A knee replacement is an elective surgery, replacing the bottom end of the femur and the top end of the tibia with a man made device (prosthesis). The back surface of the patella is also commonly resurfaced. Total knee replacement is not a complete solution to the problem as they become loose with time and may need to be revised (which means another operation) within ten to fifteen years.
You do not have to live with a painful knee for the rest of your life. During this surgery your problem knee joint is replaced with an artificial joint (a prosthesis). After a total knee replacement, you can look forward to moving more easily and without pain.
These devices are combinations of metal and plastic and sometimes ceramic materials.
They are fixed to the bone either using bone cement or by using a prosthesis with a rough surface, which relies on your bone growing on to the implant for long term stability. It may be reinforced with screws on the tibial side. In between the two components is a special plastic liner made out of polyethylene.
When you have arthritis on your X-ray and pain and stiffness from your knee joint cause:
Knee replacement procedures have come a long way since their beginning in Ancient Egypt. They are now a very commonly performed procedure and advancements continue to be made.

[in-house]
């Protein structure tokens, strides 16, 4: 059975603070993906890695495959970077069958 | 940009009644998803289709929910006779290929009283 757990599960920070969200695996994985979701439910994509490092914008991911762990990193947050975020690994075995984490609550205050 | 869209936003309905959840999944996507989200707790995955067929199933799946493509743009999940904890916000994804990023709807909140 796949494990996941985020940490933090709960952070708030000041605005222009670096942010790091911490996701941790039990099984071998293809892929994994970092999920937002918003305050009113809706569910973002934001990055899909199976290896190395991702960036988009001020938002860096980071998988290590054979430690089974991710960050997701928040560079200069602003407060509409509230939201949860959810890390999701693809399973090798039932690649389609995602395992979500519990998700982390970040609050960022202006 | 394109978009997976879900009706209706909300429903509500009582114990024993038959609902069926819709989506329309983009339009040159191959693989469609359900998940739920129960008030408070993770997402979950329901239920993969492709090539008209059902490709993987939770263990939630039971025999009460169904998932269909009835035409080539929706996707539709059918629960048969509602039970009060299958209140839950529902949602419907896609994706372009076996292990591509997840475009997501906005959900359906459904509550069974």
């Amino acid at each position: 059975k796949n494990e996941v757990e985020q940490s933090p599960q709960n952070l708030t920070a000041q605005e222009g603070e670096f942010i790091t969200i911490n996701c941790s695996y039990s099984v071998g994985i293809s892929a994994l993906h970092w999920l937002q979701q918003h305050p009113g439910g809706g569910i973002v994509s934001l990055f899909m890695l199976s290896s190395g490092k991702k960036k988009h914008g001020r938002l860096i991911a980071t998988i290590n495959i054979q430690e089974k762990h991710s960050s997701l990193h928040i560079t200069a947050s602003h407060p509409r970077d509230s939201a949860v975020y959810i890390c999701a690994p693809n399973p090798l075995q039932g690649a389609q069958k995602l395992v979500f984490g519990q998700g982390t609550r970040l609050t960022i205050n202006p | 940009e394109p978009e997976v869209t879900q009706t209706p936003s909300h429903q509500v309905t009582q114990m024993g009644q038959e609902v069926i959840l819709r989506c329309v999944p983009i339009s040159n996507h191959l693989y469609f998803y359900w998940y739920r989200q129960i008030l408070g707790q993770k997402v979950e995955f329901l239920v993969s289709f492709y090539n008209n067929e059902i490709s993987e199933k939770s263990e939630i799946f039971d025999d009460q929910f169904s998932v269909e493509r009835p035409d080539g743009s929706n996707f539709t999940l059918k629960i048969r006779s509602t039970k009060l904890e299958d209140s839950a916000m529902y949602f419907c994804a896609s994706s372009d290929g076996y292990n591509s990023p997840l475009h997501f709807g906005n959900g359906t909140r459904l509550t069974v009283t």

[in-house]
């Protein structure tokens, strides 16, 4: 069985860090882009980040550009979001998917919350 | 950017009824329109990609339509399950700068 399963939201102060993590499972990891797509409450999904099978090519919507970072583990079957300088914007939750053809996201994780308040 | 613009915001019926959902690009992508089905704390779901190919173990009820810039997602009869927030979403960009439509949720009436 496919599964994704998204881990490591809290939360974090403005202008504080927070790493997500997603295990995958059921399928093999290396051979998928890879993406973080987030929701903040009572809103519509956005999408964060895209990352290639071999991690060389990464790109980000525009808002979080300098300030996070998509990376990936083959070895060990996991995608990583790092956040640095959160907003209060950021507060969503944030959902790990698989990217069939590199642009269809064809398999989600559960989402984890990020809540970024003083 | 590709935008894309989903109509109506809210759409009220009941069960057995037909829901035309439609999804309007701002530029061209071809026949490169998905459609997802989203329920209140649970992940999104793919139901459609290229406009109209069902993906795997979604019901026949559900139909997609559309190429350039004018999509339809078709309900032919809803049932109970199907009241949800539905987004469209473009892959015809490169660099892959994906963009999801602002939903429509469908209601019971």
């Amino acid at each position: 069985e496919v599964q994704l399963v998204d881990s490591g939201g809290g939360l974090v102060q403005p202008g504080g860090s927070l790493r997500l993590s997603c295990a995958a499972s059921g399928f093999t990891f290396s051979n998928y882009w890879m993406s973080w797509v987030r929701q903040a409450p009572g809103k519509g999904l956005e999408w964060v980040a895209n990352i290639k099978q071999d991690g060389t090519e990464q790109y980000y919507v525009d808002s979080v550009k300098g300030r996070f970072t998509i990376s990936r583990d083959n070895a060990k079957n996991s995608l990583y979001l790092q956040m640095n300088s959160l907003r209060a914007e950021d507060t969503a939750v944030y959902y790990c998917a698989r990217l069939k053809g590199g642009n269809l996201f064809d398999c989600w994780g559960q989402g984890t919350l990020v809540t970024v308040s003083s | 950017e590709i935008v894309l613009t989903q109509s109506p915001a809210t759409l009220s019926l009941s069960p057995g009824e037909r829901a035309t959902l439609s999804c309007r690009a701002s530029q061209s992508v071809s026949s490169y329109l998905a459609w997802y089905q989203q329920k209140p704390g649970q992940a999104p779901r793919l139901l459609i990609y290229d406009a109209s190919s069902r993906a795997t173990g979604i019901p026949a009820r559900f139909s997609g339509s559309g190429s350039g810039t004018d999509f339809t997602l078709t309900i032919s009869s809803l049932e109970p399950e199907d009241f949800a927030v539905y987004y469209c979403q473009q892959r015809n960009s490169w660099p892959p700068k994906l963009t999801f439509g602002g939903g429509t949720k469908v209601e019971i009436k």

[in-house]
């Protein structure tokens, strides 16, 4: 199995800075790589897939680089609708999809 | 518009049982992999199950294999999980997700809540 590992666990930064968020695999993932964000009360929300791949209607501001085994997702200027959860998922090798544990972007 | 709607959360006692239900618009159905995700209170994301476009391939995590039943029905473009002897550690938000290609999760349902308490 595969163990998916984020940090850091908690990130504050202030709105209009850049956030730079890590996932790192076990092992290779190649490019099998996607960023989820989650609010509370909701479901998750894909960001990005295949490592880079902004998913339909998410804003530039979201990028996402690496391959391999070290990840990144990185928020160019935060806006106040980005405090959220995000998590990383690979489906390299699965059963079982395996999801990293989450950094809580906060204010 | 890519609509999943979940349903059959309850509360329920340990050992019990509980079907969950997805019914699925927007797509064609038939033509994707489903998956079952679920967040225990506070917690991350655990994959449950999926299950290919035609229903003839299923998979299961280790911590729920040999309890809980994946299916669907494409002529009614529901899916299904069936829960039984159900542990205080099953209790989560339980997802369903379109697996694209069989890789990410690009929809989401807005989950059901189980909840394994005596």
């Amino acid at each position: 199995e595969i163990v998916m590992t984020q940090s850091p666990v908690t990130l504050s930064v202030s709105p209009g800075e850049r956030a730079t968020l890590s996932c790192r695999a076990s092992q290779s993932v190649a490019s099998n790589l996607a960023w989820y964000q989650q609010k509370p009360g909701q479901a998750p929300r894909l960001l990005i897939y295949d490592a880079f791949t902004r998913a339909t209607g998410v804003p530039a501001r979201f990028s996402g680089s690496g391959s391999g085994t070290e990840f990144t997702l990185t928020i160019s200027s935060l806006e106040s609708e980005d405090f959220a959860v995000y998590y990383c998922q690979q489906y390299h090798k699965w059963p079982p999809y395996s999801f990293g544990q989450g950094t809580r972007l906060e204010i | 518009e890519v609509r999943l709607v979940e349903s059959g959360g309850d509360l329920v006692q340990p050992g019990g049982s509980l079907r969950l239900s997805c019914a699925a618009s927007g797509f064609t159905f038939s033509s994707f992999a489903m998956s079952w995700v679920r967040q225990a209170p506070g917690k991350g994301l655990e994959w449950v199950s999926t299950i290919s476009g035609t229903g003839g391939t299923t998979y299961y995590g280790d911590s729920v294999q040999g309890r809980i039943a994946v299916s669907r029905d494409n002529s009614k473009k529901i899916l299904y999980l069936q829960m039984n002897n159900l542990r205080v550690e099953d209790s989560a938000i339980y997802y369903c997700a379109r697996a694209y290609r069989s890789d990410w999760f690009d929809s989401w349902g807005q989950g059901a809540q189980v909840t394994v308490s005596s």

However, there are risks in any operation. You can read about the general complications here. Some complications specific to total knee replacement are:
Most patients return to sedentary jobs at 3-6 months after total knee replacement. It must be stressed to the patient before surgery that they may not return to manual labour after joint replacement. Any heavy manual job will result in premature loosening of the joint replacement and pain due to the increased stress on the joint replacement. Clerical or supervisory duties are suitable for a patient with a total knee replacement.
When you feel comfortable using your leg fully. For most people, they feel comfortable driving after six weeks. Please also check with your insurance company as they may have specific rules on when you can drive after surgery.
Sexual intercourse is allowed when the patient is comfortable but they have to be in charge of the positions used and any significant discomfort should result in the patient abstaining until they talk to their doctor.
In general, sexual intercourse occurs at around three to six weeks post operatively.
Obviously, pounding sports are not good for joint replacement as they can wear the articulation. We recommend walking, bushwalking, swimming, stationary bike riding, doubles tennis and skiing on groomed runs if the patient is already a good skier. Jogging and heavy weights, although possible, will wear the joint prematurely.